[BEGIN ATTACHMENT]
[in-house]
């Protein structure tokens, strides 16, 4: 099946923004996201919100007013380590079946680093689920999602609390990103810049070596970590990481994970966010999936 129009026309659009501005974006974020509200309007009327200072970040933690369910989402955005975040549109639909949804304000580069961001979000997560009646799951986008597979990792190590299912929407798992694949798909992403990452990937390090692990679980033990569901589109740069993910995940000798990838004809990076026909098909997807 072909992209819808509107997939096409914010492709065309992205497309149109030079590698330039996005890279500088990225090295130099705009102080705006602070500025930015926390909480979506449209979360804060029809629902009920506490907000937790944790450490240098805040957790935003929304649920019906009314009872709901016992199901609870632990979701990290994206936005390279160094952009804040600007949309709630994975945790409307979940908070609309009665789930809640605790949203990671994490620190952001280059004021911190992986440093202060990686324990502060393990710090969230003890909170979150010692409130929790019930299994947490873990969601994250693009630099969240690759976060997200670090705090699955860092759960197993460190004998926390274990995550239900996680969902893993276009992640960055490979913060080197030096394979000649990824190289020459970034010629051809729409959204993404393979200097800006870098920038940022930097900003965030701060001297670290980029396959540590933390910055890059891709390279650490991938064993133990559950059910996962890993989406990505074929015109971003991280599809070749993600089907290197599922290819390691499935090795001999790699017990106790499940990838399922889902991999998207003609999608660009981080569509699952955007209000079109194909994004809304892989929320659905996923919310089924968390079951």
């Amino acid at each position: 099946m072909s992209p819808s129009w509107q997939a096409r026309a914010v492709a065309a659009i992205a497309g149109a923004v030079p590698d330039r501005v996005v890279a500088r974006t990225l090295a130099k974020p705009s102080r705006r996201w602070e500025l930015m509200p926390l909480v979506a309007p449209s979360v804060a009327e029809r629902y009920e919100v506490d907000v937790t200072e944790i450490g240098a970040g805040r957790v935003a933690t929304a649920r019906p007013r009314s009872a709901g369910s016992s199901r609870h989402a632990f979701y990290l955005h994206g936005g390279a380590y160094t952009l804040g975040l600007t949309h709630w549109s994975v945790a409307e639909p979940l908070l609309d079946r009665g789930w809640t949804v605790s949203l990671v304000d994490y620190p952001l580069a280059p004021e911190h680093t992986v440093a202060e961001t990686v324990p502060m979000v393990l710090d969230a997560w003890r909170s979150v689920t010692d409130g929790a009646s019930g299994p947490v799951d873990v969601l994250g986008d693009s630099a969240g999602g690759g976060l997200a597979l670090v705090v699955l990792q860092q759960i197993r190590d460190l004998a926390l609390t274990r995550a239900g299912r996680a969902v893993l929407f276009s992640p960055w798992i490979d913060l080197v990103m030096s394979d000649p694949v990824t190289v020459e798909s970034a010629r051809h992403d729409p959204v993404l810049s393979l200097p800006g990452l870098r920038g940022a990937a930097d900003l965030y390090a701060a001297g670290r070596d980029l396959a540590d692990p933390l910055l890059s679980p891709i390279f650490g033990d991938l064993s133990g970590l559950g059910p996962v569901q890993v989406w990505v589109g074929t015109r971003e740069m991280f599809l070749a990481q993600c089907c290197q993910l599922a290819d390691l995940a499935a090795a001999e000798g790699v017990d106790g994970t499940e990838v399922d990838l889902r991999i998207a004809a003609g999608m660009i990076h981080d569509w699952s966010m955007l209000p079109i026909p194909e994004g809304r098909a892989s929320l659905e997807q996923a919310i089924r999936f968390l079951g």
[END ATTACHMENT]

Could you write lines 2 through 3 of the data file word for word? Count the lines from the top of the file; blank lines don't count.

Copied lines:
């Protein structure tokens, strides 16, 4: 099946923004996201919100007013380590079946680093689920999602609390990103810049070596970590990481994970966010999936 129009026309659009501005974006974020509200309007009327200072970040933690369910989402955005975040549109639909949804304000580069961001979000997560009646799951986008597979990792190590299912929407798992694949798909992403990452990937390090692990679980033990569901589109740069993910995940000798990838004809990076026909098909997807 072909992209819808509107997939096409914010492709065309992205497309149109030079590698330039996005890279500088990225090295130099705009102080705006602070500025930015926390909480979506449209979360804060029809629902009920506490907000937790944790450490240098805040957790935003929304649920019906009314009872709901016992199901609870632990979701990290994206936005390279160094952009804040600007949309709630994975945790409307979940908070609309009665789930809640605790949203990671994490620190952001280059004021911190992986440093202060990686324990502060393990710090969230003890909170979150010692409130929790019930299994947490873990969601994250693009630099969240690759976060997200670090705090699955860092759960197993460190004998926390274990995550239900996680969902893993276009992640960055490979913060080197030096394979000649990824190289020459970034010629051809729409959204993404393979200097800006870098920038940022930097900003965030701060001297670290980029396959540590933390910055890059891709390279650490991938064993133990559950059910996962890993989406990505074929015109971003991280599809070749993600089907290197599922290819390691499935090795001999790699017990106790499940990838399922889902991999998207003609999608660009981080569509699952955007209000079109194909994004809304892989929320659905996923919310089924968390079951």
């Amino acid at each position: 099946m072909s992209p819808s129009w509107q997939a096409r026309a914010v492709a065309a659009i992205a497309g149109a923004v030079p590698d330039r501005v996005v890279a500088r974006t990225l090295a130099k974020p705009s102080r705006r996201w602070e500025l930015m509200p926390l909480v979506a309007p449209s979360v804060a009327e029809r629902y009920e919100v506490d907000v937790t200072e944790i450490g240098a970040g805040r957790v935003a933690t929304a649920r019906p007013r009314s009872a709901g369910s016992s199901r609870h989402a632990f979701y990290l955005h994206g936005g390279a380590y160094t952009l804040g975040l600007t949309h709630w549109s994975v945790a409307e639909p979940l908070l609309d079946r009665g789930w809640t949804v605790s949203l990671v304000d994490y620190p952001l580069a280059p004021e911190h680093t992986v440093a202060e961001t990686v324990p502060m979000v393990l710090d969230a997560w003890r909170s979150v689920t010692d409130g929790a009646s019930g299994p947490v799951d873990v969601l994250g986008d693009s630099a969240g999602g690759g976060l997200a597979l670090v705090v699955l990792q860092q759960i197993r190590d460190l004998a926390l609390t274990r995550a239900g299912r996680a969902v893993l929407f276009s992640p960055w798992i490979d913060l080197v990103m030096s394979d000649p694949v990824t190289v020459e798909s970034a010629r051809h992403d729409p959204v993404l810049s393979l200097p800006g990452l870098r920038g940022a990937a930097d900003l965030y390090a701060a001297g670290r070596d980029l396959a540590d692990p933390l910055l890059s679980p891709i390279f650490g033990d991938l064993s133990g970590l559950g059910p996962v569901q890993v989406w990505v589109g074929t015109r971003e740069m991280f599809l070749a990481q993600c089907c290197q993910l599922a290819d390691l995940a499935a090795a001999e000798g790699v017990d106790g994970t499940e990838v399922d990838l889902r991999i998207a004809a003609g999608m660009i990076h981080d569509w699952s966010m955007l209000p079109i026909p194909e994004g809304r098909a892989s929320l659905e997807q996923a919310i089924r999936f968390l079951g």